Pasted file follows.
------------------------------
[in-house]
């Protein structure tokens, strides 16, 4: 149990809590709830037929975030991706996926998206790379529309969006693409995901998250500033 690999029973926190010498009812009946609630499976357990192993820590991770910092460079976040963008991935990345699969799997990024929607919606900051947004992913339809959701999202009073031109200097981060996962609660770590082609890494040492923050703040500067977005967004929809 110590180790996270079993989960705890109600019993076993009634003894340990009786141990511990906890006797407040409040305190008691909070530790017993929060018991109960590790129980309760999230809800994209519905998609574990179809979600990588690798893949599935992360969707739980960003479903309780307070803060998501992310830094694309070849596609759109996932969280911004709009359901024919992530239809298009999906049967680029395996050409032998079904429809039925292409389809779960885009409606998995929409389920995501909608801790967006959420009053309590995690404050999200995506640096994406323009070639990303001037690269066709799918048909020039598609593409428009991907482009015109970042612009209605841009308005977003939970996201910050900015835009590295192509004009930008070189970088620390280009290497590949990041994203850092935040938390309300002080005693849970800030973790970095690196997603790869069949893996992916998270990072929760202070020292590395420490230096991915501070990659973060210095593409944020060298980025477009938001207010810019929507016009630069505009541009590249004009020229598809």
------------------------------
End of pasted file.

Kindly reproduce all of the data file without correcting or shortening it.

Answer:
[in-house]
């Protein structure tokens, strides 16, 4: 149990809590709830037929975030991706996926998206790379529309969006693409995901998250500033 690999029973926190010498009812009946609630499976357990192993820590991770910092460079976040963008991935990345699969799997990024929607919606900051947004992913339809959701999202009073031109200097981060996962609660770590082609890494040492923050703040500067977005967004929809 110590180790996270079993989960705890109600019993076993009634003894340990009786141990511990906890006797407040409040305190008691909070530790017993929060018991109960590790129980309760999230809800994209519905998609574990179809979600990588690798893949599935992360969707739980960003479903309780307070803060998501992310830094694309070849596609759109996932969280911004709009359901024919992530239809298009999906049967680029395996050409032998079904429809039925292409389809779960885009409606998995929409389920995501909608801790967006959420009053309590995690404050999200995506640096994406323009070639990303001037690269066709799918048909020039598609593409428009991907482009015109970042612009209605841009308005977003939970996201910050900015835009590295192509004009930008070189970088620390280009290497590949990041994203850092935040938390309300002080005693849970800030973790970095690196997603790869069949893996992916998270990072929760202070020292590395420490230096991915501070990659973060210095593409944020060298980025477009938001207010810019929507016009630069505009541009590249004009020229598809």